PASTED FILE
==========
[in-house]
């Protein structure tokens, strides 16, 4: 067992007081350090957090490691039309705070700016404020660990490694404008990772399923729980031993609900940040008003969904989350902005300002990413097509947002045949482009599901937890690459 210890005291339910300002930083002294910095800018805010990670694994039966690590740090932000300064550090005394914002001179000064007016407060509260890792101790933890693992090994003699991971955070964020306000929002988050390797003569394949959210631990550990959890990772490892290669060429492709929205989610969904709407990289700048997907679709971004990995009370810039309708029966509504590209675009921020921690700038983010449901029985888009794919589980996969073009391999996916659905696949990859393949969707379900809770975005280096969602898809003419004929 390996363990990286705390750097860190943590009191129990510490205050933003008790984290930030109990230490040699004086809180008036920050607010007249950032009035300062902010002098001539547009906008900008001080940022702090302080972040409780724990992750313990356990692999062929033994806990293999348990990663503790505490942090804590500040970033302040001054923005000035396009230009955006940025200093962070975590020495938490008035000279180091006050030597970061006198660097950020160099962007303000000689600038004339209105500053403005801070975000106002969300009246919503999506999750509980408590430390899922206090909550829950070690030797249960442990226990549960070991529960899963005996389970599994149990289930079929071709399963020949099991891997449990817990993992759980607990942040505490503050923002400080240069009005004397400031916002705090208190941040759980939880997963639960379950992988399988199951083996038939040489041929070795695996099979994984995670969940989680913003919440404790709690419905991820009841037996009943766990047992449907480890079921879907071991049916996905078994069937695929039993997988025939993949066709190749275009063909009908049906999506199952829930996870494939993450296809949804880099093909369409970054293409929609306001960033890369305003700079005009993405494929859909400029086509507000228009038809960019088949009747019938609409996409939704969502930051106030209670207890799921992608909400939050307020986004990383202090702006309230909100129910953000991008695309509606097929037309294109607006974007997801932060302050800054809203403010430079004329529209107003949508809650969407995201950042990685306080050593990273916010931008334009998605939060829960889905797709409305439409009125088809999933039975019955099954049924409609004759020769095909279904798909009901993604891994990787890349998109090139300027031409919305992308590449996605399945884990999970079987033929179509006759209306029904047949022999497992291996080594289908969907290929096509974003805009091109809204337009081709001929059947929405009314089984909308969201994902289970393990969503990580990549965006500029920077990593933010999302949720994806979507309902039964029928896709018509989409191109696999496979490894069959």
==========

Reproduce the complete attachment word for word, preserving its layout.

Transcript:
[in-house]
């Protein structure tokens, strides 16, 4: 067992007081350090957090490691039309705070700016404020660990490694404008990772399923729980031993609900940040008003969904989350902005300002990413097509947002045949482009599901937890690459 210890005291339910300002930083002294910095800018805010990670694994039966690590740090932000300064550090005394914002001179000064007016407060509260890792101790933890693992090994003699991971955070964020306000929002988050390797003569394949959210631990550990959890990772490892290669060429492709929205989610969904709407990289700048997907679709971004990995009370810039309708029966509504590209675009921020921690700038983010449901029985888009794919589980996969073009391999996916659905696949990859393949969707379900809770975005280096969602898809003419004929 390996363990990286705390750097860190943590009191129990510490205050933003008790984290930030109990230490040699004086809180008036920050607010007249950032009035300062902010002098001539547009906008900008001080940022702090302080972040409780724990992750313990356990692999062929033994806990293999348990990663503790505490942090804590500040970033302040001054923005000035396009230009955006940025200093962070975590020495938490008035000279180091006050030597970061006198660097950020160099962007303000000689600038004339209105500053403005801070975000106002969300009246919503999506999750509980408590430390899922206090909550829950070690030797249960442990226990549960070991529960899963005996389970599994149990289930079929071709399963020949099991891997449990817990993992759980607990942040505490503050923002400080240069009005004397400031916002705090208190941040759980939880997963639960379950992988399988199951083996038939040489041929070795695996099979994984995670969940989680913003919440404790709690419905991820009841037996009943766990047992449907480890079921879907071991049916996905078994069937695929039993997988025939993949066709190749275009063909009908049906999506199952829930996870494939993450296809949804880099093909369409970054293409929609306001960033890369305003700079005009993405494929859909400029086509507000228009038809960019088949009747019938609409996409939704969502930051106030209670207890799921992608909400939050307020986004990383202090702006309230909100129910953000991008695309509606097929037309294109607006974007997801932060302050800054809203403010430079004329529209107003949508809650969407995201950042990685306080050593990273916010931008334009998605939060829960889905797709409305439409009125088809999933039975019955099954049924409609004759020769095909279904798909009901993604891994990787890349998109090139300027031409919305992308590449996605399945884990999970079987033929179509006759209306029904047949022999497992291996080594289908969907290929096509974003805009091109809204337009081709001929059947929405009314089984909308969201994902289970393990969503990580990549965006500029920077990593933010999302949720994806979507309902039964029928896709018509989409191109696999496979490894069959």